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Rafa Benitez now being beaten with a stick marked ‘finished 10th’

3 years ago

There can’t be another club, certainly not in the Premier League, where the manager remaining in position is more important than is the case with Rafa Benitez at St James Park.

Some outsiders choose not to understand, both fans of other clubs as well as some in the media.

It isn’t that Newcastle fans think that no other manager in the world is as good as Rafa Benitez.

It is rather that Newcastle supporters know that any other manager remotely in the same ball park as the Spaniard, wouldn’t touch a Mike Ashley owned Newcastle United with the proverbial bargepole.

We know we are lucky to have Rafa and we know that he is the only positive thing at NUFC presently, which could lead to a better future.

We have a handful of decent players, with maybe one or two such as Kenedy (only on loan) and Lascelles who could potentially turn out to be a bit better than that, but they are no world beaters.

So our hopes, as it stands, all rest on Rafa Benitez. The driving force then behind the reasoning for the #IfRafaGoesWeGo supporter initiative.

Just like a year ago, the Newcastle manager has chosen to wait until the pre-season training camp in Ireland to express his concerns about the lack of transfer activity.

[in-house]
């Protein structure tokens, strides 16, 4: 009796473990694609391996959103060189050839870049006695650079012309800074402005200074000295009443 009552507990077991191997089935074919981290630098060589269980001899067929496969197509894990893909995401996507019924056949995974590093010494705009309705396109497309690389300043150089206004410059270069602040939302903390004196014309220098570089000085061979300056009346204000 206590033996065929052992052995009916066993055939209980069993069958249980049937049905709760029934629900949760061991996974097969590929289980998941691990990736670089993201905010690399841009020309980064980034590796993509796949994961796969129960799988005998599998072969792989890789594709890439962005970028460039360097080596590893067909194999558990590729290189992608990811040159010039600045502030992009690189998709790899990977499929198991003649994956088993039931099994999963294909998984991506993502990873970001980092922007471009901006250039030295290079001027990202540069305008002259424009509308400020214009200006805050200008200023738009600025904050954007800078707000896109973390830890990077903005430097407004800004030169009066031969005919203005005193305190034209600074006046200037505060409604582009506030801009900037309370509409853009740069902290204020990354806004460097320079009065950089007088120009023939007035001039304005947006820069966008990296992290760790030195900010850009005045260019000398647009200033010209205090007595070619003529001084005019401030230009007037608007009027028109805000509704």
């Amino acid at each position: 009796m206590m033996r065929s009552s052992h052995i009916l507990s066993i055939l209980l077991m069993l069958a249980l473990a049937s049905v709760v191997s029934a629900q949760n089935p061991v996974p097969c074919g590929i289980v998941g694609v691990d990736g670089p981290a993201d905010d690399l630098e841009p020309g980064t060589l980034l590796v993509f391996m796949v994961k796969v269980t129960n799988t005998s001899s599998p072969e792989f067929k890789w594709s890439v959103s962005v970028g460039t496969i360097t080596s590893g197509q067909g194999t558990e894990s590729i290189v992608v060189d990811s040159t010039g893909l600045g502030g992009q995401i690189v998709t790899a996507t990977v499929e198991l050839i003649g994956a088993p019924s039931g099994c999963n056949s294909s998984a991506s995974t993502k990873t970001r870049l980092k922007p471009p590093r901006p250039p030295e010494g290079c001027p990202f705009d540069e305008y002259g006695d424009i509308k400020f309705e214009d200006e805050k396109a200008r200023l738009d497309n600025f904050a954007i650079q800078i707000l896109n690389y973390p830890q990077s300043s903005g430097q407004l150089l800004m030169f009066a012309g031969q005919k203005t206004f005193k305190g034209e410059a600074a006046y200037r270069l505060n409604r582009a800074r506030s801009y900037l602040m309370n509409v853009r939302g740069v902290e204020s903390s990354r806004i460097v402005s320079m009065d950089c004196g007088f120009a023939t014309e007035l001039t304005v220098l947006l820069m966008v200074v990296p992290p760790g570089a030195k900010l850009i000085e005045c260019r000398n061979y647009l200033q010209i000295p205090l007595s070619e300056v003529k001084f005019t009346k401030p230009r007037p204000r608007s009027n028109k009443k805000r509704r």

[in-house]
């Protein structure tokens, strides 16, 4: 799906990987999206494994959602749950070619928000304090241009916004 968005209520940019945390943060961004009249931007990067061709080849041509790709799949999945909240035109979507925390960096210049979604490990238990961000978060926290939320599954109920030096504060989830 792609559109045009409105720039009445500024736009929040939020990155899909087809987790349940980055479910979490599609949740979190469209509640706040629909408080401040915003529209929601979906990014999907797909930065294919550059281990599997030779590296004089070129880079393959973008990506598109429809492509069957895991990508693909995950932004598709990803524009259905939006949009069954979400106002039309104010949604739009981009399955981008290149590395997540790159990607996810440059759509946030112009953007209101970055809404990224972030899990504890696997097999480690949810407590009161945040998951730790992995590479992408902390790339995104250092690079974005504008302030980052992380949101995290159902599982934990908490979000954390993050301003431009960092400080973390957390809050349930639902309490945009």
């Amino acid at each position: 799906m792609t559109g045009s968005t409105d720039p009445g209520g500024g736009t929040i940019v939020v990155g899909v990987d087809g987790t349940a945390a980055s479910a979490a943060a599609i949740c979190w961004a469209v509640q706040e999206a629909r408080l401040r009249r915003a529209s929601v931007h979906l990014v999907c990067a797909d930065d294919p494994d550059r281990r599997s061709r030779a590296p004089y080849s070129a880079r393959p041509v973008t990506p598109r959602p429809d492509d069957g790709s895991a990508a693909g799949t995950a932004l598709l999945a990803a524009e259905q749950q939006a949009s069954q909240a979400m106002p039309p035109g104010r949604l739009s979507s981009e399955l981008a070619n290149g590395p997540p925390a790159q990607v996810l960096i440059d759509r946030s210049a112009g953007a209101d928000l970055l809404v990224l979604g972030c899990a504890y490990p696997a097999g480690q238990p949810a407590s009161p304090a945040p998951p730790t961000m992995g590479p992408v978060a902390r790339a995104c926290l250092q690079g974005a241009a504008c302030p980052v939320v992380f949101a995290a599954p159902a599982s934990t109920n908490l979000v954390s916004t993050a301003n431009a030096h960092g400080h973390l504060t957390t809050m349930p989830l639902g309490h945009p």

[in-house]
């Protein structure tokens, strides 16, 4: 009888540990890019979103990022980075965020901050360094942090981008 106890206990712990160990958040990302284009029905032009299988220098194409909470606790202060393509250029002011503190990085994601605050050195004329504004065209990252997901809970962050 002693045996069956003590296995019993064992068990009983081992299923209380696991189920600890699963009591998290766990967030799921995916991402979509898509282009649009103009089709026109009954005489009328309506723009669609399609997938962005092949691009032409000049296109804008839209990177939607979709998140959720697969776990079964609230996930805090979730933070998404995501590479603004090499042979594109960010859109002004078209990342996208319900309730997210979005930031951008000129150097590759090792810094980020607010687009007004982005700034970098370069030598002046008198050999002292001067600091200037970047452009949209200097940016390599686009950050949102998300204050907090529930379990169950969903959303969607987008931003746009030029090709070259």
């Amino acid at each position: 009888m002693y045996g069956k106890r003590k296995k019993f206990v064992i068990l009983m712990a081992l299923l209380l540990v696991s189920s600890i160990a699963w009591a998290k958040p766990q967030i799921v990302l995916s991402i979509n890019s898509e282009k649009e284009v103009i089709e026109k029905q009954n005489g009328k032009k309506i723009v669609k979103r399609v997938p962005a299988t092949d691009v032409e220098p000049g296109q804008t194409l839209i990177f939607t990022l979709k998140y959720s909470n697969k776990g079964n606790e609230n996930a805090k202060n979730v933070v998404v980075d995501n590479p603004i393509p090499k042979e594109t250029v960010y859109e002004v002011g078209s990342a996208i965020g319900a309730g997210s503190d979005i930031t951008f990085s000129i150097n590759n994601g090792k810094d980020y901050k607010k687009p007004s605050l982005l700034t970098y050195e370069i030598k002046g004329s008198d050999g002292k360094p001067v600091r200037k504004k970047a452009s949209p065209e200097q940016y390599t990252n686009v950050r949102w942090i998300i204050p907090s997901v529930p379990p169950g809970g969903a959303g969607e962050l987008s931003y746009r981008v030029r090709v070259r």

Until that point he had stayed quiet, presumably hoping some ambition and goodwill would be shown by Mike Ashley.

With the foreshortened summer window now, by the time Rafa spoke out before the first friendly against St Patrick’s Athletic, there was only four weeks until the kick-off of the Premier League and less than that until the transfer window slams shut. He literally couldn’t have left it any longer before speaking out and telling everybody that Newcastle needed so much more in terms of new signings.

Benitez has gradually ramped up the comments/pressure and then it really exploded on Wednesday night, a totally demoralising performance and result saw Newcastle lose 4-0 to Braga.

To be honest, I think it would have happened four days later, if not for the fact that Porto were denied a four goal minimum victory due to the woodwork, great goalkeeping, bad luck, and some desperate last-ditch defending.

However, the Braga game broke the dam and Rafa Benitez spoke out, the vast majority in sympathy with him due to his impossible predicament with Mike Ashley, but a minority now pouncing negatively on his very public demands for more backing on transfers (not even taking into account the zero investment on the Academy, training ground and St James Park).

A typical example was Richard Keys on Friday:

“Shut up Rafa – or walk – which is your right. “The club will survive you.

“Mike Ashley isn’t going to change for you. He was right last season – you had more than enough.”

A lot of other people are also, bizarrely, using the relative success of last season AGAINST Rafa Benitez.

I think that with the small net spend that was allowed last summer, plus no buys allowed in the January, and the level of squad Newcastle already had, there would have been a 95% chance of relegation under any other manager (who Mike Ashley would/could have appointed).

The players of course deserve credit for responding to the manager’s direction and passion BUT Rafa Benitez was surely at least 75% of the reason why Newcastle survived last season.

Now the likes of Richard Keys and others are turning around and basically saying, ‘look, Newcastle were the 10th best team last season, the same group of players should at worst only drop a couple of places, so what’s the big problem?’